A timid and mute seamstress goes insane after being attacked and raped twice in one day, in which she takes to the streets of New York City after dark and randomly shoots men with a .45 caliber pistol.
An artist slowly goes insane while struggling to pay his bills, work on his paintings, and care for his two female roommates, which leads him taking to the streets of New York after dark and randomly killing derelicts with a power drill.
After completing a lengthy prison sentence, one-time drug kingpin Frank White returns to New York intent on reestablishing his empire and making things as they were before he left. Others of course have taken over the business during his absence but that clearly isn't going to stop White. While he is gunning down the opposition, he decides he's going to give away the money he'll make to modernize the hospital in his old neighborhood. Drug dealers aren't the only thing he has to worry about however: a group of rogue cops decide they are going to take him down.Written by
David Caruso and Robert LaSardo also starred together in CSI: Miami. See more »
In the scene in which Bishop enters the train to seek White, Bishop enters the #7 train. The #7 train begins at "Main St., Flushing Queens" and terminates at "42nd St. Times Square." The destination of this particular #7 train posts "34th St. Penn Station" as its terminus. See more »
this is a violent but solid little sleeper; gangster film highlighted by Walkens and Fishburnes performances.
King of New York, while not a classic, is a gritty, drug-lord gangster flick in the same vein as films like 'New Jack City' and 'American Gangster'. If you like this type of movie then King of New York is definitely worth a look. Frank White (Christopher Walken) has just been released from prison and wants to get back together with his gang, take over the New York drug trade, and become a modern robin hood. This little known film somehow flew under the radar when released in 1990 but is just as entertaining as the movies I listed above.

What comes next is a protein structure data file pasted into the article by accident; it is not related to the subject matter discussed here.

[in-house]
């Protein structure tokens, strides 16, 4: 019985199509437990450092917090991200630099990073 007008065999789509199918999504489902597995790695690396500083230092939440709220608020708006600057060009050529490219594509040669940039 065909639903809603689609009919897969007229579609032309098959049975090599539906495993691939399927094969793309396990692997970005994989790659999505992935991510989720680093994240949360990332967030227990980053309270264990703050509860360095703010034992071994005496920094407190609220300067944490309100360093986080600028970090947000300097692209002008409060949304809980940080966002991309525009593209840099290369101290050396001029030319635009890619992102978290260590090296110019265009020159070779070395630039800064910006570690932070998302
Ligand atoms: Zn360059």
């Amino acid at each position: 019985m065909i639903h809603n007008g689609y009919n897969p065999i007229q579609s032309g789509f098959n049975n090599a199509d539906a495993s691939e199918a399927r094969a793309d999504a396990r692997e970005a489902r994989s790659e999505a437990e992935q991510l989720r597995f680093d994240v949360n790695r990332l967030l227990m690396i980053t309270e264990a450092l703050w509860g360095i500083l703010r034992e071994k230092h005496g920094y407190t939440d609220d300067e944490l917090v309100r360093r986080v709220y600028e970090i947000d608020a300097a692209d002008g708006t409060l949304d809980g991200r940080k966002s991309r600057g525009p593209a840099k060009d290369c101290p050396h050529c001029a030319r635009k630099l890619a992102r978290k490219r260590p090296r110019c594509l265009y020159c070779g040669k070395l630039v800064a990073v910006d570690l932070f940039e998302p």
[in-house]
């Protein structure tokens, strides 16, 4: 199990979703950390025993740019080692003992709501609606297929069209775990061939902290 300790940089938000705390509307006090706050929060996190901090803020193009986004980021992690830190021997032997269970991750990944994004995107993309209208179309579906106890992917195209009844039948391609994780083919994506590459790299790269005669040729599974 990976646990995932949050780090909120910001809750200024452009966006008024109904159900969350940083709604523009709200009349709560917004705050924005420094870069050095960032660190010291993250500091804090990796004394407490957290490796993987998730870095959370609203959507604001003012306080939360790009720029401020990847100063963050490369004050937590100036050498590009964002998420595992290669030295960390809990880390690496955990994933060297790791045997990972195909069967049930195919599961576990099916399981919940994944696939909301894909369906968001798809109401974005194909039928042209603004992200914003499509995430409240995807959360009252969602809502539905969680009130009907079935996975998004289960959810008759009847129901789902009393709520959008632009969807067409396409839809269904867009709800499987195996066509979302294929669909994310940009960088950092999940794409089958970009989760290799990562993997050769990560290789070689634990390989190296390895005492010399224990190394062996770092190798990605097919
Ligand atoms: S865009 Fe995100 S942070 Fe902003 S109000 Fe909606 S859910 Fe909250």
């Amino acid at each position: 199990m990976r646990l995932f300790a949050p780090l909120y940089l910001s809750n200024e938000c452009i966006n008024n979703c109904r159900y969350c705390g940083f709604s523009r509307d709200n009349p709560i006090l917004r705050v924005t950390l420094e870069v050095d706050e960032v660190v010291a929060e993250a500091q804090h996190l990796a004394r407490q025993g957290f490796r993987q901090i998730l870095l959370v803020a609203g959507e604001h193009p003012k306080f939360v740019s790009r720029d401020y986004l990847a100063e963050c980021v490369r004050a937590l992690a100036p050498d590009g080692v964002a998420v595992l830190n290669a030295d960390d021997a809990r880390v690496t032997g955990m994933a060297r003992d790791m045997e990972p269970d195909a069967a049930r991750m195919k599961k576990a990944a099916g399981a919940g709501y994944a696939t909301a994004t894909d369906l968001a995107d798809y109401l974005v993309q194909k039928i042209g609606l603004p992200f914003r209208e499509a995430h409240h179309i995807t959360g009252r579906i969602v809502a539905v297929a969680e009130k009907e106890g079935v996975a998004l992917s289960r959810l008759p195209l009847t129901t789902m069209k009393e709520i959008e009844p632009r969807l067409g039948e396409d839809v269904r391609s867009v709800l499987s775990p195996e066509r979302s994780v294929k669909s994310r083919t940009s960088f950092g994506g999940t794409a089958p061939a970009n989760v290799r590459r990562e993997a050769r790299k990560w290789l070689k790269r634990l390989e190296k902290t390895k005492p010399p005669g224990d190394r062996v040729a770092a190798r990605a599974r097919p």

New York detective Dennis Gilley (David Caruso) is sick and tired of seeing drug lords like Frank run amuck in his city and is ready to cross any line indeed to do whatever it takes, including murder, to take Frank down. Dennis' captain Roy Bishop (the late Victor Argo) wants Frank busted too, but he wants to do it by the book and tries to control his subordinates to no avail.
One prolonged climactic sequence of this movie is virtually worth the price of admission; when Dennis and his group disguise themselves and infiltrate Frank's hideout while they are partying one night. The place erupts in a frenzy of gunfire as we try to distinguish just who is who and eventually the scene spills outside and evolves into a high speed car chase and shoot out as the cops chase Frank and his number two man Jimmy Jump (Laurence Fishburne) through the streets of New York. This protracted scene lasts about 15 minutes and is dynamite .you may find yourself rewinding to watch it again!
There is no conventional movie ending here, in fact it is a rather bleak and downcast wrap-up, but then this is no typical Hollywood film. The acting however is top notch, with Walken delivering as usual, Caruso bringing a surprising amount of intensity to his role, and the then-unknown Wesley Snipes effective as Caruso's partner. The standout to me though is Fishburne, who gives an over the top performance as the psychotic, volatile Jimmy Jump. It's worth watching for this performance alone. That is .if you like an action packed, violent gangster film and if not, you're probably not still reading this anyway, so enjoy.
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